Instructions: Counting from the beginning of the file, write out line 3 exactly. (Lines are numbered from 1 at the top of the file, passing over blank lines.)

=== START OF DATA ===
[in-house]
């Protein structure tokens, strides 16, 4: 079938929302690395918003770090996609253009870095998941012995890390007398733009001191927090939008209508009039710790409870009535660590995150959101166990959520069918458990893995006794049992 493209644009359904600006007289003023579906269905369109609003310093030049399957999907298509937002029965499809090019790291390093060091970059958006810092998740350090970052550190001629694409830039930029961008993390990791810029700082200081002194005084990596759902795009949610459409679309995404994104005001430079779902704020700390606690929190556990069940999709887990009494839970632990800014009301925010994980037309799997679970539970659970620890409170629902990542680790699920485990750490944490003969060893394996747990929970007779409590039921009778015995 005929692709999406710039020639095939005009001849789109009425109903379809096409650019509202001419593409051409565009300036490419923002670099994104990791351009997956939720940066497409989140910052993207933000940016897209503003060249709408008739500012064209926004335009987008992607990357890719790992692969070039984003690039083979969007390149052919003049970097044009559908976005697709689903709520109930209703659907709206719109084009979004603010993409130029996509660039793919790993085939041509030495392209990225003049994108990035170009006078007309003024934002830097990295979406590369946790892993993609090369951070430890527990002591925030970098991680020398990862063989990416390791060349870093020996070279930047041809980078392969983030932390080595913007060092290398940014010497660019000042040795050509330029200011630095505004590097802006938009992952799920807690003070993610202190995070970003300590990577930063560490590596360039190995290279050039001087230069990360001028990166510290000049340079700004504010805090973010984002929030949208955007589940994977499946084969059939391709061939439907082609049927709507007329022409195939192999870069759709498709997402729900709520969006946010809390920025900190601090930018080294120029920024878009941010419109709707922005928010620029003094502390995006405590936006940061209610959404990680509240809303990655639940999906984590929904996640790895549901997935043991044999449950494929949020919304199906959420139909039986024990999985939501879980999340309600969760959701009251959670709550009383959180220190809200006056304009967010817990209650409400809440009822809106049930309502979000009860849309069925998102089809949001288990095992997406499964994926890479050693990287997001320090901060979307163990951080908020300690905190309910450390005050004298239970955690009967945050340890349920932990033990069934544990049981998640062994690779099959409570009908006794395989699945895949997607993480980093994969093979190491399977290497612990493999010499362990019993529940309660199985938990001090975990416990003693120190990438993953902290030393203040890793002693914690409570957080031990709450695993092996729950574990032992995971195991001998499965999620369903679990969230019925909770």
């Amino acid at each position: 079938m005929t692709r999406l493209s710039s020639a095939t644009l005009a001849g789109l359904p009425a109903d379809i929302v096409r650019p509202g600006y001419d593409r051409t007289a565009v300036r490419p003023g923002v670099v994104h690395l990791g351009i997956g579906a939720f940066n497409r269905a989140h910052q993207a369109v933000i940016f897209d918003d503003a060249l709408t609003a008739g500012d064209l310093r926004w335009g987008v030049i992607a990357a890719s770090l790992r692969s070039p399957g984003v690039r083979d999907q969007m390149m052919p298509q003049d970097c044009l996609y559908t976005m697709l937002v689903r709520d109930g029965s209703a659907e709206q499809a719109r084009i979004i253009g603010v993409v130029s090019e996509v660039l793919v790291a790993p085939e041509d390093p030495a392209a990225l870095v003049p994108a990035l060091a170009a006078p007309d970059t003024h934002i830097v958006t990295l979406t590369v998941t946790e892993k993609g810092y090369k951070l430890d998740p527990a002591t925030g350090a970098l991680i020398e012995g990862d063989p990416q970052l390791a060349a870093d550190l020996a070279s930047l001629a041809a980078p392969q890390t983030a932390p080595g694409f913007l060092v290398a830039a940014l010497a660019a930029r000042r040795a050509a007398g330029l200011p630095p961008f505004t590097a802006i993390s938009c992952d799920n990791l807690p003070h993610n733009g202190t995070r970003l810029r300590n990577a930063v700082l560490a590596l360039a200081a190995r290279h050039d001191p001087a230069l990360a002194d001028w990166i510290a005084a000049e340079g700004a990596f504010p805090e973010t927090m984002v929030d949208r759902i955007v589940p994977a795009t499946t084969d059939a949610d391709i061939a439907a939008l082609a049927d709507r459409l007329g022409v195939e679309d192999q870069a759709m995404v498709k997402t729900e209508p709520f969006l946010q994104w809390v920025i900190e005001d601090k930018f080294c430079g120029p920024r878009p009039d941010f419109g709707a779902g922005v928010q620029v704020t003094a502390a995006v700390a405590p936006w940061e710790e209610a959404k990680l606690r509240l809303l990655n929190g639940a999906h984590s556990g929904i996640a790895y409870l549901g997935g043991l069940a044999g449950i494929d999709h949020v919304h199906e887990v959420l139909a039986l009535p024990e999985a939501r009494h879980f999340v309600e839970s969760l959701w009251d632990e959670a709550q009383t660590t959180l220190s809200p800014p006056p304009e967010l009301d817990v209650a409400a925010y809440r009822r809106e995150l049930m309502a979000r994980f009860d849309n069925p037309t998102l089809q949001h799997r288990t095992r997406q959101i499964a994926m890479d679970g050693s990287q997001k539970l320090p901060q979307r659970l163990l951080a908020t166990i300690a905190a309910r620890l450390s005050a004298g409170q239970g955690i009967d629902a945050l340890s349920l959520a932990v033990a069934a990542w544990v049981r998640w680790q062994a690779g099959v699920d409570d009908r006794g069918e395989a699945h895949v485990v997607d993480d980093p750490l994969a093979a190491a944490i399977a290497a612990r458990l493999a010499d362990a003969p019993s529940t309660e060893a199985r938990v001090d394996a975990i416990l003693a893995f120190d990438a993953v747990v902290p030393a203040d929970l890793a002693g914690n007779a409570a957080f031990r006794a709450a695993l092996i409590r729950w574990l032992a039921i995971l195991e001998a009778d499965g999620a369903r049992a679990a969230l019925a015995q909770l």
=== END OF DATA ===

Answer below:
């Amino acid at each position: 079938m005929t692709r999406l493209s710039s020639a095939t644009l005009a001849g789109l359904p009425a109903d379809i929302v096409r650019p509202g600006y001419d593409r051409t007289a565009v300036r490419p003023g923002v670099v994104h690395l990791g351009i997956g579906a939720f940066n497409r269905a989140h910052q993207a369109v933000i940016f897209d918003d503003a060249l709408t609003a008739g500012d064209l310093r926004w335009g987008v030049i992607a990357a890719s770090l790992r692969s070039p399957g984003v690039r083979d999907q969007m390149m052919p298509q003049d970097c044009l996609y559908t976005m697709l937002v689903r709520d109930g029965s209703a659907e709206q499809a719109r084009i979004i253009g603010v993409v130029s090019e996509v660039l793919v790291a790993p085939e041509d390093p030495a392209a990225l870095v003049p994108a990035l060091a170009a006078p007309d970059t003024h934002i830097v958006t990295l979406t590369v998941t946790e892993k993609g810092y090369k951070l430890d998740p527990a002591t925030g350090a970098l991680i020398e012995g990862d063989p990416q970052l390791a060349a870093d550190l020996a070279s930047l001629a041809a980078p392969q890390t983030a932390p080595g694409f913007l060092v290398a830039a940014l010497a660019a930029r000042r040795a050509a007398g330029l200011p630095p961008f505004t590097a802006i993390s938009c992952d799920n990791l807690p003070h993610n733009g202190t995070r970003l810029r300590n990577a930063v700082l560490a590596l360039a200081a190995r290279h050039d001191p001087a230069l990360a002194d001028w990166i510290a005084a000049e340079g700004a990596f504010p805090e973010t927090m984002v929030d949208r759902i955007v589940p994977a795009t499946t084969d059939a949610d391709i061939a439907a939008l082609a049927d709507r459409l007329g022409v195939e679309d192999q870069a759709m995404v498709k997402t729900e209508p709520f969006l946010q994104w809390v920025i900190e005001d601090k930018f080294c430079g120029p920024r878009p009039d941010f419109g709707a779902g922005v928010q620029v704020t003094a502390a995006v700390a405590p936006w940061e710790e209610a959404k990680l606690r509240l809303l990655n929190g639940a999906h984590s556990g929904i996640a790895y409870l549901g997935g043991l069940a044999g449950i494929d999709h949020v919304h199906e887990v959420l139909a039986l009535p024990e999985a939501r009494h879980f999340v309600e839970s969760l959701w009251d632990e959670a709550q009383t660590t959180l220190s809200p800014p006056p304009e967010l009301d817990v209650a409400a925010y809440r009822r809106e995150l049930m309502a979000r994980f009860d849309n069925p037309t998102l089809q949001h799997r288990t095992r997406q959101i499964a994926m890479d679970g050693s990287q997001k539970l320090p901060q979307r659970l163990l951080a908020t166990i300690a905190a309910r620890l450390s005050a004298g409170q239970g955690i009967d629902a945050l340890s349920l959520a932990v033990a069934a990542w544990v049981r998640w680790q062994a690779g099959v699920d409570d009908r006794g069918e395989a699945h895949v485990v997607d993480d980093p750490l994969a093979a190491a944490i399977a290497a612990r458990l493999a010499d362990a003969p019993s529940t309660e060893a199985r938990v001090d394996a975990i416990l003693a893995f120190d990438a993953v747990v902290p030393a203040d929970l890793a002693g914690n007779a409570a957080f031990r006794a709450a695993l092996i409590r729950w574990l032992a039921i995971l195991e001998a009778d499965g999620a369903r049992a679990a969230l019925a015995q909770l």